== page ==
Greed, powerful interests, fear and resistance to change are what hold us back now – not a shortage of solutions or a lack of viable and clearly articulated alternate pathways to guide investments, policies and regulations toward a sustainable world.
So, what does this all mean for environmental philanthropy?
Relative to other sectors, philanthropy enjoys the greatest degree of flexibility and risk tolerance in the way it can allocate capital. That means we have the ability and opportunity to use our capital to embrace and resource the kind of change that alters the flow of public and private capital within other sectors to build a truly sustainable future.
Ultimately, the scale of change required needs two key ingredients: a critical mass of political support in the right places, and rules, incentives and disincentives that truly align industry behaviour with climate action and ecological restoration. But those ingredients can’t be developed without challenging the status quo and moving beyond incremental pathways and solutions.
So, what are the bridges we need to build and the new pathways that we need to embrace, to accelerate progress in a very short period of time?
EFC’s 2023 annual conference will be devoted to answering this question, not with theoretical discussions but with tangible, practical solutions that we can action today – and in some cases are already! We have no time to spare. We need to roll up our sleeves and work together smartly and efficiently. Join us in historic Quebec City, along one of Canada’s most important waterways, in a province known for its unique style of collaboration, and let’s get to work.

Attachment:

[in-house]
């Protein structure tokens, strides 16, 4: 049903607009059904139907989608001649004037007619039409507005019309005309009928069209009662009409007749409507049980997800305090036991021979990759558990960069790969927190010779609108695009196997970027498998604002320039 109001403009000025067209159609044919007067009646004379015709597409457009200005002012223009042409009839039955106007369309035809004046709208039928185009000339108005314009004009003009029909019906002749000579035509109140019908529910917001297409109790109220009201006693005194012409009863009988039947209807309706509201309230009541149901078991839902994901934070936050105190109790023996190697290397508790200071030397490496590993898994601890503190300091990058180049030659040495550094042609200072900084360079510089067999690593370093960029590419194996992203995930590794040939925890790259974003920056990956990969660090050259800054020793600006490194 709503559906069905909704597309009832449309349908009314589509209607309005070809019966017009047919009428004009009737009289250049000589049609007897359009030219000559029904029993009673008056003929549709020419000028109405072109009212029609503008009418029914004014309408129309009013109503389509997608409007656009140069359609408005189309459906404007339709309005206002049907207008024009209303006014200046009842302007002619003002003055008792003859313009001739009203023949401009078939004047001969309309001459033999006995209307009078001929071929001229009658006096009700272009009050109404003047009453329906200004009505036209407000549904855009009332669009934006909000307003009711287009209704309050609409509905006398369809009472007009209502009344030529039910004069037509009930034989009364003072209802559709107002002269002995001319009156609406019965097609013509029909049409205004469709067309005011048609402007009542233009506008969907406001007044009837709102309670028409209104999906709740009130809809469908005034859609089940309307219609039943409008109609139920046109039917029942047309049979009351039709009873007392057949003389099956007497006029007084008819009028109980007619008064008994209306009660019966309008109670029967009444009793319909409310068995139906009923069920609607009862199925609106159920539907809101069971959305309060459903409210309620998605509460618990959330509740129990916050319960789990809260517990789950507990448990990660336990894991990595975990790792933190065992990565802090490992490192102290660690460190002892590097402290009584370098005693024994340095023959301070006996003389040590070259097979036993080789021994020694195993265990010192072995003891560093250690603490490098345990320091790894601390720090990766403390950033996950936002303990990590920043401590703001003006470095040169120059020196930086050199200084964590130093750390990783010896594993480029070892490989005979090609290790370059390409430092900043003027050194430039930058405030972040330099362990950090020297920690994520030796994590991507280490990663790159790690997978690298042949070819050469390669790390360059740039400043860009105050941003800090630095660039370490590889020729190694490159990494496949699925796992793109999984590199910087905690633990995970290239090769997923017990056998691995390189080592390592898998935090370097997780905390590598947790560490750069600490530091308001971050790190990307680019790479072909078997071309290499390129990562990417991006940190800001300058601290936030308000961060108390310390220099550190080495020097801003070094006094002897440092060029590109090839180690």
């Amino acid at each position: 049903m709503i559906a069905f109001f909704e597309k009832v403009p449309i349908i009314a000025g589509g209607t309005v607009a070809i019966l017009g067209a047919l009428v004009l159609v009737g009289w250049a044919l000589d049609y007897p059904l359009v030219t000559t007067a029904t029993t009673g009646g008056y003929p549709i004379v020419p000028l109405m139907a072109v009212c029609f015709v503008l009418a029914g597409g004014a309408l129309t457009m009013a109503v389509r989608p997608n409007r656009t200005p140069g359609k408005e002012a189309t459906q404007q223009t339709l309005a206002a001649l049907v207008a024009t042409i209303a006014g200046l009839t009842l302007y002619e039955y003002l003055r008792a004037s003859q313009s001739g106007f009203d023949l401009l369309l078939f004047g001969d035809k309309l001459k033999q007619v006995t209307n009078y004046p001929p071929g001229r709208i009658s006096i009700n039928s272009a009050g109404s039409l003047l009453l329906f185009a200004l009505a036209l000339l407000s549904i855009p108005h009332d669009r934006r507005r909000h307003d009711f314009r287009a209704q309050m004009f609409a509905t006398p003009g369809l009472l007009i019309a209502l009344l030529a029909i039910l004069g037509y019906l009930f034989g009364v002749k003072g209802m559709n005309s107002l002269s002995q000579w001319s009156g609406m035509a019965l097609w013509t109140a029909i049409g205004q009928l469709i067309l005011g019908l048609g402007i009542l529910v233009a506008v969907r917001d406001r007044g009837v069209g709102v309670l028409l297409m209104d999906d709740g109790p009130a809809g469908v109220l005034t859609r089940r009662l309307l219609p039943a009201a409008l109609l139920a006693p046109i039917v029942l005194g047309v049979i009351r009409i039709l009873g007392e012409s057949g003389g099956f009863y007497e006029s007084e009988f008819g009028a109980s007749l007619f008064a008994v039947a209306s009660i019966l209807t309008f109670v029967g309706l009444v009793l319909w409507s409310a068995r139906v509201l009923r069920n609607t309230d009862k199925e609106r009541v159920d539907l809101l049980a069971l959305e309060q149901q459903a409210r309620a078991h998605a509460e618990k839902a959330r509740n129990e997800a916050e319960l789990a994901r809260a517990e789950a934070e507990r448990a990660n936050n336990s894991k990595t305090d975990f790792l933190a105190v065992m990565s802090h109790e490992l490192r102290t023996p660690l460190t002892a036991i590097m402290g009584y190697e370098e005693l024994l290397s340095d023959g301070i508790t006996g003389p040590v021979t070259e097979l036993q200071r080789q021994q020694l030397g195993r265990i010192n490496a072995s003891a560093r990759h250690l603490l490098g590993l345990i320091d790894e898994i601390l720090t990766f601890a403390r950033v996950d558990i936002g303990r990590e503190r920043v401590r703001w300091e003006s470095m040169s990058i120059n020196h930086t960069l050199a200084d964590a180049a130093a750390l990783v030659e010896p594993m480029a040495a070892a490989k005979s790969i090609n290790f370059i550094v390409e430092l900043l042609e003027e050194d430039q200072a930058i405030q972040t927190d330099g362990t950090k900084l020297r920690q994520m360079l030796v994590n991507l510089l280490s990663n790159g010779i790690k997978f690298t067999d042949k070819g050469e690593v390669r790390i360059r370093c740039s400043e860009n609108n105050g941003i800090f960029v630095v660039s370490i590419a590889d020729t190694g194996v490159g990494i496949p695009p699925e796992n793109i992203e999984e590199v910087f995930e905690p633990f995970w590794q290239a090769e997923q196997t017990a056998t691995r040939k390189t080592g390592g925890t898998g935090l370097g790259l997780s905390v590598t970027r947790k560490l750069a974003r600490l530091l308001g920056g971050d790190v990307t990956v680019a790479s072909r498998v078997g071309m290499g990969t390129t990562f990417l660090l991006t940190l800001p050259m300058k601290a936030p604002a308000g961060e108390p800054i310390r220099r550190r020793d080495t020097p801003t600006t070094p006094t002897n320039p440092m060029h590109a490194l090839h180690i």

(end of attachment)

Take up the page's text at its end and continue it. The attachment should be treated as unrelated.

Accelerate 2023: Building Bridges & Embracing Change is an opportunity for funders to learn, share, have open conversations and explore how we can work together to accelerate the change we want – and need – to see. Our program will include plenary sessions, funder-led discussions and sessions, as well as a half-day outdoor ‘walkshop’ or indoor workshop. Our opening reception will provide an opportunity for us to meet with and get to know local partners and leaders advancing change in Quebec. And of course, like at all EFC conferences, there will be plenty of time to network, socialize and enjoy the company of your colleagues.
Because our conference experience is designed to enable a lot of interaction and discussion, it is best achieved in person and will not be delivered as a hybrid event. Plenary sessions will be recorded and available for EFC members on our member-only website. Simultaneous translation will be available for all plenary sessions.
Interested in learning more? Below you will find program information which will include session times and descriptions, speaker information with bios (click the hyperlinks), conference sponsors, and more. The Conference program continues to be developed and information will be updated regularly, so please check back often!
The information below is all powered by the app, Sched. We encourage you to download Sched on your mobile device. Once you do so, you can search “EFC Conference 2023” and access all the conference information any time you want!View the Accelerate 2023: Building Bridges & Embracing Change – EFC Conference 2023 schedule & directory.